Democracies built from top to bottom
Contrary to what many have believed, public participation in forming constitutional laws does not contribute toward more democracy in conflict-ridden countries. Functioning democracies are more likely to be created from above, by the political elite.
Norway has decades of experience in peace and democracy building initiatives round the world.
New constitutions were written in the 1990s in a number of countries emerging from wars, conflicts or authoritarian governments.
It’s been assumed that the transition to democracy would gain if the common citizenry is allowed to be involved in the establishment of a new constitution.
Norwegians have thought that like history played out in their country in 1814, the constitution of conflict stricken countries should be founded in public participation.
Democracy evaluated in 48 countries
They are not alone. Hardly anyone has bothered to test this hypothesis, until the doctoral candidate Abrak Saati at Sweden’s Umeå University has analysed dozens of new democracies.
She made a surprising discovery.
In her work on a doctoral thesis, Saati compared and analysed 48 countries in Latin America, Africa, Asia and Europe.
The public was involved in the formulation of the constitution in many of these nations. The countries where the public was given a large voice were then compared with other countries in the same situation, but where constitutions were hammered out exclusively by the political elite and jurists.
Saati analysed the outcomes.
Her conclusion is that the public’s involvement in writing a constitution is not advantageous for the development of democracy.
Saati found several examples where extensive public participation failed to lead to beneficial democratic developments. But there were many examples where clear democratic progress was made even though the people were denied such empowerment in the formation of a constitution.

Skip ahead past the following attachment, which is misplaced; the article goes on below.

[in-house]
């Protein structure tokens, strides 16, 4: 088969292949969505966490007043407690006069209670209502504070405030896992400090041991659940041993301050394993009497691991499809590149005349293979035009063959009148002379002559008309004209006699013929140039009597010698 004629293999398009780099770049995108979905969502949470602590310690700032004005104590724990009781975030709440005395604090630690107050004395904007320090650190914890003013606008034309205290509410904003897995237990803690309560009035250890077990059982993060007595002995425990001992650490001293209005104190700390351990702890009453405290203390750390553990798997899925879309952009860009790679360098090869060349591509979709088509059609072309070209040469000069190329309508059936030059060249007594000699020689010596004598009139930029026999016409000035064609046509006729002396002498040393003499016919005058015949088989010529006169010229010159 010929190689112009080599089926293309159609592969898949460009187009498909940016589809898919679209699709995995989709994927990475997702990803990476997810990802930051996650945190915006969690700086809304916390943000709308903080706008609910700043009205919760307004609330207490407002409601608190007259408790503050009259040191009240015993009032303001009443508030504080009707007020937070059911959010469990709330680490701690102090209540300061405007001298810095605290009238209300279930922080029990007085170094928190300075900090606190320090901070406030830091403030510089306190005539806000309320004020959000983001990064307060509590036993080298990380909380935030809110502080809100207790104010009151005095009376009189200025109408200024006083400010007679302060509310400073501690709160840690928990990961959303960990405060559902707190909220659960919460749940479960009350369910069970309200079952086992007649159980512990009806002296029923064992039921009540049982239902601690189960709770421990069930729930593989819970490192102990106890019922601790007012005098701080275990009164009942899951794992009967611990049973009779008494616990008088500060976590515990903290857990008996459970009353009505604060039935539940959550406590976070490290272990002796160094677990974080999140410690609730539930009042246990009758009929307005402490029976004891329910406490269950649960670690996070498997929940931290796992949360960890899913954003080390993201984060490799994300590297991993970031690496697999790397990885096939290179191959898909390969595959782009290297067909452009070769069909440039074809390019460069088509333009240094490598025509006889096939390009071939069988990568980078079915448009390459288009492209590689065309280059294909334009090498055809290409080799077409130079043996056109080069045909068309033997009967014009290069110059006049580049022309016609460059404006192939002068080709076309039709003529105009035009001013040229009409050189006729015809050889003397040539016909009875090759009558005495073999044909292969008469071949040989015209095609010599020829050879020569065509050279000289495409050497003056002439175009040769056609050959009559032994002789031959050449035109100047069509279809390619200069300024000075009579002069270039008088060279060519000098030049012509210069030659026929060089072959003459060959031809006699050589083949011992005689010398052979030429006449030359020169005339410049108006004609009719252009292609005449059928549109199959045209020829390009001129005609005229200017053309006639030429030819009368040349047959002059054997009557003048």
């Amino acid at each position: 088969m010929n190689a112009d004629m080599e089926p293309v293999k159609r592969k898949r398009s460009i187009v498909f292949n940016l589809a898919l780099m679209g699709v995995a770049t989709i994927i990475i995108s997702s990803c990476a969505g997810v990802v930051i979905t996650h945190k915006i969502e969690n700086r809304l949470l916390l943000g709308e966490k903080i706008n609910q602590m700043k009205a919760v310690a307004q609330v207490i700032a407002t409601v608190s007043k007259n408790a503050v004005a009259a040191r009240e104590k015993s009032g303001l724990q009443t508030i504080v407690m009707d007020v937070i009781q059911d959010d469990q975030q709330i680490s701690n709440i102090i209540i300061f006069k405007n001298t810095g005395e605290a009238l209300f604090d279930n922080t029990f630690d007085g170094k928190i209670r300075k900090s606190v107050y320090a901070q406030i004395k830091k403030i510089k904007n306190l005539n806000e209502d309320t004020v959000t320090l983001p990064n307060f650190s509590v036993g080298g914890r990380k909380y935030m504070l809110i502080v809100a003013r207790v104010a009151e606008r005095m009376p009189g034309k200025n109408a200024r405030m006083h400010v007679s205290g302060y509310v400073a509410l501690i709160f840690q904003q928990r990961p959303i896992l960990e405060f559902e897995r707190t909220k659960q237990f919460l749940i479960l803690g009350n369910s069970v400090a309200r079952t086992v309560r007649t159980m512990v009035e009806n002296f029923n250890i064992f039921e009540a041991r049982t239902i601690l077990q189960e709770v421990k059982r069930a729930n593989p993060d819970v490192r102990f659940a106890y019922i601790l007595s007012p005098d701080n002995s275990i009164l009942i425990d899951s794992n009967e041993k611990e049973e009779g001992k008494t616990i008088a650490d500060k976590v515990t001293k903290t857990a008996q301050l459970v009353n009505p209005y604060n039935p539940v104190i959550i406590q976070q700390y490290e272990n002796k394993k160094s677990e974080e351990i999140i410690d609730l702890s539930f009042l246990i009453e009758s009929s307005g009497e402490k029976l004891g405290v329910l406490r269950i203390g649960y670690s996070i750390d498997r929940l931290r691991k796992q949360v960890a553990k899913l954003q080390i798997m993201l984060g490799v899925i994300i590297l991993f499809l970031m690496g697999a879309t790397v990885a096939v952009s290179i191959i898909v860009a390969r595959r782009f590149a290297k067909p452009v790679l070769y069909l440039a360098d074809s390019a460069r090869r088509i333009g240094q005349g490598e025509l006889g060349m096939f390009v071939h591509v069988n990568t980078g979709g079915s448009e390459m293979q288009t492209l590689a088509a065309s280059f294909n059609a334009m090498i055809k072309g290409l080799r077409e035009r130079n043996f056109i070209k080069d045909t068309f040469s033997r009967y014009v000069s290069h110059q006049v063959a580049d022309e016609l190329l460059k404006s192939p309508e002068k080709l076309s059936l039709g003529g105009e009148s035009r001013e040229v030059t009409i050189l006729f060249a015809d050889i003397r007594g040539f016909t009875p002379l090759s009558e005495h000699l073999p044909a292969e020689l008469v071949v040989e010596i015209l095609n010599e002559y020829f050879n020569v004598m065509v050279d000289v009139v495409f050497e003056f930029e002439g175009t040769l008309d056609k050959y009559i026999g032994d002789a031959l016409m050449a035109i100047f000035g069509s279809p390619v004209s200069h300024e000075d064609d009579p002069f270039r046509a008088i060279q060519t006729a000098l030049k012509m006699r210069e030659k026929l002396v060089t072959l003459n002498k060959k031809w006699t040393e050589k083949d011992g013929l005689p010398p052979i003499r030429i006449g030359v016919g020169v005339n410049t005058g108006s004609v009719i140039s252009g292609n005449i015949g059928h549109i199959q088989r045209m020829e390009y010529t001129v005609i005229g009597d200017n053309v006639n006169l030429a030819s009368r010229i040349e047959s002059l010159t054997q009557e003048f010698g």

Kosovo and East Timor
“Two examples of the latter are Kosovo and East Timor. Despite the public having hardly any influence on the constitution work, democratic levels have increased. I see the same thing happening in the majority of countries where the constitution was created by the political elite,” says Saati in a press release from Umeå University.
“Meanwhile, democracy has decreased in several of the countries where the citizens had greater influence on the constitutional work.”
Kenya and Zimbabwe
Saati concludes in her dissertation that public participation is not the key factor regarding whether a new constitution in a formerly conflict-ridden country will lead to a successful democracy.
She thinks that politicians’ willingness to cooperate with one another is what tips the scales toward a favourable democratic development.
Abrak Saati has studied two countries in Africa in particular: Kenya and Zimbabwe. The people of both these countries were given the opportunity to participate in the writing of new constitutions. But their developments have gone separate ways.
Politicians in Kenya have a history of cooperating with one another across party lines. New political parties and coalitions have been forged from time to time. Resultantly, many politicians are former colleagues and many are quite well acquainted with one another. Experience and history has taught both old and new Kenyan politicians when cooperation will work and when it won’t.
“This has strongly contributed to a rise in Kenyan democracy levels,” says Saati.
No comparable collaboration across party lines has occurred in Zimbabwe. On the contrary, the ruling party ZANU-PF has held an iron grip on the country since its independence and subjected the opposition to violence and institutionalised harassment. Zimbabwe’s lack of a culture for cooperation among politicians and parties has made levels of democracy nosedive.
Translated by: Glenn Ostling
- Abrak Saati: «The Participation Myth: Outcomes of participatory constitution building processes on democracy», Statsvetenskapliga institutionen, Umeå universitet.